Rankings of spring temperature (March-May) were top ten coldest from the Dakotas to Wisconsin, though Iowa, Missouri, Nebraska and eastern Corn Belt were not as extreme. Areas of eastern Indiana and Ohio actually had near average temperatures. 


If there is any consolation, it could have been worse. If this spring had happened after a particularly wet fall where soil moisture profiles had been completely refilled, conditions (and flooding) would have been more problematic.  Because of the dryness last year there was ample storage in the soil moisture profile and in surface water bodies especially in western parts of the Corn Belt.



Additional Resources:

Current Corn Belt precipitation maps can be found at: http://www.hprcc.unl.edu/maps/current/index.php or http://mrcc.isws.illinois.edu/cliwatch/watch.htmState and division rankings can be found at: http://www.ncdc.noaa.gov/temp-and-precip/maps.php. 

Climate Quiz

June Climate Quiz

Question #1: What percent of corn farmers in the Midwestern U.S. believe that climate change is occurring?

Question #2: Having the right conditions for conducting field work (i.e. no rainfall, unsaturated soils, etc.) is necessary for successful crop production. When comparing the spring planting period in 1980-1994 to 1995-2010, the average number of days per week suitable for field work in Illinois, Indiana, and Iowa has: 


Question 1
Dr. Benjamin Gramig, Associate Professor of Agricultural Economics at Purdue University      
Question 2: Arbuckle, J.G., L.S. Prokopy, T. Haigh, J. Hobbs, T. Knoot, C. L. Knutson, A. Loy, A.S. Mase, J. McGuire, L.W. Morton, J. Tyndall, and M. Widhalm. 2013. "Corn Belt Farmers and Climate Change: Beliefs, Perceived Risk, and Support for Action." Climatic Change Letters,117(4): 943-950. Available online at http://link.springer.com/article/10.1007/s10584-013-0707-6.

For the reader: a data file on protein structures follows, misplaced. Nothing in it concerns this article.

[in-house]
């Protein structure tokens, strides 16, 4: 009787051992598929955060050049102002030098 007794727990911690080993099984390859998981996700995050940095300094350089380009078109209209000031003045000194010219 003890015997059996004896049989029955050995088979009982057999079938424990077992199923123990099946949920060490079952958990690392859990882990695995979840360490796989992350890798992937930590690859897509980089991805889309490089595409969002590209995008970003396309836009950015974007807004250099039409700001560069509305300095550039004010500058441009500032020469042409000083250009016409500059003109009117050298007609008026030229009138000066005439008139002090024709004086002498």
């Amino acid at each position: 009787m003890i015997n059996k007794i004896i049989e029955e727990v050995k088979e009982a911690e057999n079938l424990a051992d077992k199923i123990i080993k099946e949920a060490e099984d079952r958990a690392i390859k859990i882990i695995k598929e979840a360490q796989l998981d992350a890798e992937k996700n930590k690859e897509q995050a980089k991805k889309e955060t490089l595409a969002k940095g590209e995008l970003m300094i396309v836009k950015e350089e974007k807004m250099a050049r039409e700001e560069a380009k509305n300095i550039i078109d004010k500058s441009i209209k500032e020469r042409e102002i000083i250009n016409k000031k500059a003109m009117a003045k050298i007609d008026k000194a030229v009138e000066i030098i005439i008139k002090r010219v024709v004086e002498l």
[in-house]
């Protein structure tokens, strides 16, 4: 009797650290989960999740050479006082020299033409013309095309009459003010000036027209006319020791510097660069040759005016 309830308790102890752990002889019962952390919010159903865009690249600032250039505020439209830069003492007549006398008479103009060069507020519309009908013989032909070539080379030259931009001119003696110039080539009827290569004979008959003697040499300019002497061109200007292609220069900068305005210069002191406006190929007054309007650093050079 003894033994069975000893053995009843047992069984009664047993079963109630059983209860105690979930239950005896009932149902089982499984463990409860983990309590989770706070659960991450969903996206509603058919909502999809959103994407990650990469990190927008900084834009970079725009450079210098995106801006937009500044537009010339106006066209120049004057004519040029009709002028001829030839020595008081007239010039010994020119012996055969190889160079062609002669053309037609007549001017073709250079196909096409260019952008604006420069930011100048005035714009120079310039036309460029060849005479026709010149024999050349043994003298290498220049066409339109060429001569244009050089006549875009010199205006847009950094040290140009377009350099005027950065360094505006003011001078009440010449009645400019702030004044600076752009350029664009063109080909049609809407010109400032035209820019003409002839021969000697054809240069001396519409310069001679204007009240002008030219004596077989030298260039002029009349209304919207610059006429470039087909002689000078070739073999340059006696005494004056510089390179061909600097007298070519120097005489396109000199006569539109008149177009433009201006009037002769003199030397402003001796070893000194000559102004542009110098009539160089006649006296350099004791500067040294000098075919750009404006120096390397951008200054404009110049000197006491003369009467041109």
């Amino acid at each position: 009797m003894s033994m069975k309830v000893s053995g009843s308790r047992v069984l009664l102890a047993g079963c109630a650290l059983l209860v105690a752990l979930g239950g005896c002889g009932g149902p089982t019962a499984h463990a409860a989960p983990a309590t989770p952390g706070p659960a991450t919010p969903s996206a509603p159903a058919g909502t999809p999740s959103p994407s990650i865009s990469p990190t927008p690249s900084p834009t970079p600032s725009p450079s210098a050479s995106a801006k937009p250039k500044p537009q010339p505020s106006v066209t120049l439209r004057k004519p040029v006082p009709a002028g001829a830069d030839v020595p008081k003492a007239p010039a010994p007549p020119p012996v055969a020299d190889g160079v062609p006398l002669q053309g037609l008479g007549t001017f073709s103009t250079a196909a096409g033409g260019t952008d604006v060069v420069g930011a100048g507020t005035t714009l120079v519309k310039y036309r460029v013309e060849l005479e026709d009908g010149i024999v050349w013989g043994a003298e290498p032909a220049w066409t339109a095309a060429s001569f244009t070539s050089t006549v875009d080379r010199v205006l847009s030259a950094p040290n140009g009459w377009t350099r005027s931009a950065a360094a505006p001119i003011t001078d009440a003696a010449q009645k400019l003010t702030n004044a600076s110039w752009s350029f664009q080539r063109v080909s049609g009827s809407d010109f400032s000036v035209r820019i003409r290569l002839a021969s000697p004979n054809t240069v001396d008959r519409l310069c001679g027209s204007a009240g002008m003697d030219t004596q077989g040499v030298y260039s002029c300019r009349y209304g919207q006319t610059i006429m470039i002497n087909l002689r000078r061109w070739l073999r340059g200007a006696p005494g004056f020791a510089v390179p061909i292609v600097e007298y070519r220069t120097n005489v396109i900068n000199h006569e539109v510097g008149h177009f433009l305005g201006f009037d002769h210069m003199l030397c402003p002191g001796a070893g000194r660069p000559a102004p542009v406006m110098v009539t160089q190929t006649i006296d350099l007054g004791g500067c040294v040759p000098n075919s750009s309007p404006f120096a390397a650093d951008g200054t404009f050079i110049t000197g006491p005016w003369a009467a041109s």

Upcoming Events

Midwest and Great Plains Drought Update Webinar

June 20, 2013 2 PM (EST)


The NOAA Central Region office, along with key regional partners (National Drought Mitigation Center, State Climatologists, USDA and USFWS) are holding monthly webinars on the 3rd Thursday of each month to improve communication about regional drought and climate conditions, impacts, and outlooks. Information on wildfires, streamflow, snowpack and other climate variables are discussed.  In addition, outlook information from official NOAA forecasts is detailed.  These webinars are intended for a broad range of participants including local and state government, federal agencies, NGOs, tribes, academics, students and private interests. 


Register here

38th Annual Meeting of the American Association of State Climatologists (AASC)

July 8-11, 2013 in St. Louis, Missouri


Several U2U team members will be attending the AASC annual meeting where updated information about U2U decision support tools will be presented. 


For more information visit the AASC website: http://www.muconf.missouri.edu/AASC/index.html



U2U Team Photo  
2013 Annual Meeting Photo
About Us: Useful to Usable (U2U) is a multi-institution research and extension project focused on improving the resilience and profitability of farms in the North Central U.S. amid a more variable and changing climate. Through the development and dissemination of decision support tools, resource materials, and training, we strive to transform existing climate information into actionable knowledge for more effective decision making.  Support for this project is provided by USDA-NIFA grant number 2011-68002-30220. 
CONTACT US:   Melissa Widhalm, Project Manager                                     Click here to join our mailing list. 

This project is supported by Agriculture and Food Research Initiative Competitive Grant no. 2011-68002-30220 from the USDA National Institute of Food and Agriculture.